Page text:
A COMPANY founded by Macroom native Professor Martin Tangney, has been named Europe’s most innovative biotech SME after producing the world’s first advanced biofuel, capable of powering vehicles, from the residues of whisky production.
Tangney, a graduate of UCC, was presented with the prestigious award and a cheque for €10,000 at the European Parliament by Carlos Moedas, the EU Commissioner for Research, Science and Innovation for his Edinburgh-based Celtic Renewables company.
The annual Most Innovative European Biotech SME Awards, is organised by the European Association for Bioindustries (EuropaBio) to recognise the crucial role played by small and medium sized biotech firms in responding to some of society’s greatest challenges.
Accepting the award Professor Tangney said: ‘This recognition by EuropaBio and the European Parliament is a tribute to the hard work and dedication of everyone involved with Celtic Renewables.
‘It highlights the importance of the real need to get biotechnologies such as ours to the market and we are fully committed to playing our small part in growing a bio economy in Europe.’
Nathalie Moll, Secretary General of EuropaBio, said: ‘The work and stories of this year’s shortlisted SMEs provide an incredibly inspiring insight into the value, diversity and potential of European biotechnology for citizens.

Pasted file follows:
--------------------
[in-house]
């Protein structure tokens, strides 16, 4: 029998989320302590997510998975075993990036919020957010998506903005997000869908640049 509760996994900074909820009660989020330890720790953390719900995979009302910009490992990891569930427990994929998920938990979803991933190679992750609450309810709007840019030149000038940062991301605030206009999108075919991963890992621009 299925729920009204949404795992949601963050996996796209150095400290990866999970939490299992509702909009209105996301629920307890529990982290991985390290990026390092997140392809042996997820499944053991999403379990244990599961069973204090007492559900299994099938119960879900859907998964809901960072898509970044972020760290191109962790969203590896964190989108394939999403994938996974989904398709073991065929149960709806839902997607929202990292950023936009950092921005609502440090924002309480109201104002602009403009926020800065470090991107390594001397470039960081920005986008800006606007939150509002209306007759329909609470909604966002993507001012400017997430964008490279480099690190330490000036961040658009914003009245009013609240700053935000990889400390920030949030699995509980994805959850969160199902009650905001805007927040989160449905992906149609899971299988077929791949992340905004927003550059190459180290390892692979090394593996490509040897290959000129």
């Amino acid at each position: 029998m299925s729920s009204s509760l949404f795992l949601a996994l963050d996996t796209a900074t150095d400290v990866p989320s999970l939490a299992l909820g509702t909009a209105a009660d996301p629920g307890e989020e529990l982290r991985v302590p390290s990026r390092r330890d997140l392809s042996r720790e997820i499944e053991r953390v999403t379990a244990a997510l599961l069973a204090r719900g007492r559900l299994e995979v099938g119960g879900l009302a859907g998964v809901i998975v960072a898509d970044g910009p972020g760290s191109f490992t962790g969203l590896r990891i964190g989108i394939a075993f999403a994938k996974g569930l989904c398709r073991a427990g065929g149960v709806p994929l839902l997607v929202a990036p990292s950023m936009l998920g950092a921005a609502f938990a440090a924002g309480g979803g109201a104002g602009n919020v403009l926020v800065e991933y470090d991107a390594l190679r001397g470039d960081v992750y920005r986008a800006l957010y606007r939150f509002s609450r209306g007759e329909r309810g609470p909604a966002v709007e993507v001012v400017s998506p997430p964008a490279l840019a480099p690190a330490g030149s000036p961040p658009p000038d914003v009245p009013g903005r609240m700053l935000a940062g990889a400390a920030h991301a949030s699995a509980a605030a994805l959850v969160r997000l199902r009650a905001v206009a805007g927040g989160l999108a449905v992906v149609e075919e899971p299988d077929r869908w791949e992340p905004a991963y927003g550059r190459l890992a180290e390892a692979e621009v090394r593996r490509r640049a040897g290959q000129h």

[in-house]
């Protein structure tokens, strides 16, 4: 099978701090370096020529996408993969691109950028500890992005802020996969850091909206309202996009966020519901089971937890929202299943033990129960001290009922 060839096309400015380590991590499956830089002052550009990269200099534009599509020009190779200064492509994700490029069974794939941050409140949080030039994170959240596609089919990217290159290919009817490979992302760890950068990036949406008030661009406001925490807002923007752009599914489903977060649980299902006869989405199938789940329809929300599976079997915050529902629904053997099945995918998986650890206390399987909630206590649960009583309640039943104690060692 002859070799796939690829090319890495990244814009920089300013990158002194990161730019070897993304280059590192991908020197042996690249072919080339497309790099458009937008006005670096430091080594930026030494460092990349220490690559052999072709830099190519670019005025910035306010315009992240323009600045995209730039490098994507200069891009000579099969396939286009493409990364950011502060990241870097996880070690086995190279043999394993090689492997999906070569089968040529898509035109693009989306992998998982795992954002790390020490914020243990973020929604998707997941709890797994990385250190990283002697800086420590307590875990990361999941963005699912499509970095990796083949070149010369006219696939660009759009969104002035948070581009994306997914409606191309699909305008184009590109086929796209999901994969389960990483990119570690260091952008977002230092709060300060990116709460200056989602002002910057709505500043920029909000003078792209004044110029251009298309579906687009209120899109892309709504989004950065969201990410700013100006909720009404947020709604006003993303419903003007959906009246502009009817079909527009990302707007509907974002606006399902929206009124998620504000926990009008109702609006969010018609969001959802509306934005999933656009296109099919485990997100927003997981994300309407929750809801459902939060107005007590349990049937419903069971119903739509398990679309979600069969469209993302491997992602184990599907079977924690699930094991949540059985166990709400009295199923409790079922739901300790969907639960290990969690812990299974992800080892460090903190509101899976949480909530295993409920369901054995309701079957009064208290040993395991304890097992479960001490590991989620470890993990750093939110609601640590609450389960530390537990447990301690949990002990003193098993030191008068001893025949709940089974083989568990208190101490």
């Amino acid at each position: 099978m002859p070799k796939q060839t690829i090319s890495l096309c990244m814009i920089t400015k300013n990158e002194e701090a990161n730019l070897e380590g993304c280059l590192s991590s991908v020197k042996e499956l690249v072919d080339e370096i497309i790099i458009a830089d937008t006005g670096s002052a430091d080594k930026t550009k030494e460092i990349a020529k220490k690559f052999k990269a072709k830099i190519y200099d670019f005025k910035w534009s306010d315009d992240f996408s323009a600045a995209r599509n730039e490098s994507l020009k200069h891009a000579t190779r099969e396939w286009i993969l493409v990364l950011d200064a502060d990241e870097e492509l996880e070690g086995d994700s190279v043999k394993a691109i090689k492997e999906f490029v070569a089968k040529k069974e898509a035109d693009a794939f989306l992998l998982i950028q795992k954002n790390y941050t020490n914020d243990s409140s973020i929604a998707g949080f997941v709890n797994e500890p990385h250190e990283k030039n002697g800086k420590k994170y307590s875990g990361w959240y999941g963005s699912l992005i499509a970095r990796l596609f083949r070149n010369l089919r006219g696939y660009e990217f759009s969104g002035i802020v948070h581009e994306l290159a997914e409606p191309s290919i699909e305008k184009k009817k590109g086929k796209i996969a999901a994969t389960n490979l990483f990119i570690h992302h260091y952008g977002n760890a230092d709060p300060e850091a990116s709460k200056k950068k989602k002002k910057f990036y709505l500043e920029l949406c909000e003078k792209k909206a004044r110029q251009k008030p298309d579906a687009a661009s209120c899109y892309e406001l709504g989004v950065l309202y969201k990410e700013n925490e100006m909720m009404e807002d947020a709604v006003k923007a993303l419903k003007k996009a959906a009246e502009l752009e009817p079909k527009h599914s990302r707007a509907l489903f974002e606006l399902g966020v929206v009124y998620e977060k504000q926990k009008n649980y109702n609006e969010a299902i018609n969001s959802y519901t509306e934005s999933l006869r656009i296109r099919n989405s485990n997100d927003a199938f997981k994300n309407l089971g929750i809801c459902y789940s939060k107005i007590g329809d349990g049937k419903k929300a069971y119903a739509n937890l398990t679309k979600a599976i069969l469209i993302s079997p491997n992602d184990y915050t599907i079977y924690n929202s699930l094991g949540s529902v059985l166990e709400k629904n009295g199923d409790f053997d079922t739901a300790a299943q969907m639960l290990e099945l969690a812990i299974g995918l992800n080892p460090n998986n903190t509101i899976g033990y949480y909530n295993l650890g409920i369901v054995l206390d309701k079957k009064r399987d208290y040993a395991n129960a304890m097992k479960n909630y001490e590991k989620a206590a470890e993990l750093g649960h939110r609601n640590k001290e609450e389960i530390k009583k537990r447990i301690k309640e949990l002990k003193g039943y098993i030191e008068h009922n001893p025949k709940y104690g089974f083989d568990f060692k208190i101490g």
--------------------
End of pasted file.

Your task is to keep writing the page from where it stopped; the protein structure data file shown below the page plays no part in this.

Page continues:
‘Having the awards presented by Commissioner Moedas during one of Europe’s most important biotech events of the year will undoubtedly play a big part in helping to raise awareness about the dedication of European biotech SMEs to answering our society’s most pressing needs, but we were delighted that Celtic Renewables were the outstanding winners in this award.”
The awards were judged by a distinguished panel drawn from members of the European Parliament, and other biotech experts.
The Jury shortlisted five companies from across Europe for the finals that took place during a Benefits of Biotechnology event in that included keynote addresses from Commissioner Moedas and Vytenis Andriukaitis, the European Commissioner for Health and Food Safety.
Professor Tangney, who studied microbiology at UCC, has invented a process for producing environmentally and commercially-sustainable ‘drop-in’ advanced biofuel (biobutanol) from the 2billion litres of liquid effluent and 750,000 tonnes of barley residue produced annually by the £4billion malt whisky industry.
His company, Celtic Renewables, has developed partnerships with Scottish distillery Tullibardine and Europe’s biotech flagship BioBase Europe Pilot Plant, where it has piloted its biofuel production process with a £1million grant from the UK Department for Energy and Climate Change (DECC).
The company - a spin-out from Edinburgh Napier University’s Biofuel Research Centre - is currently targeting a share of a £25million fund for advanced biofuel development from the Department for Transport (DfT) to build its first commercial scale demonstration facility at a site in Scotland.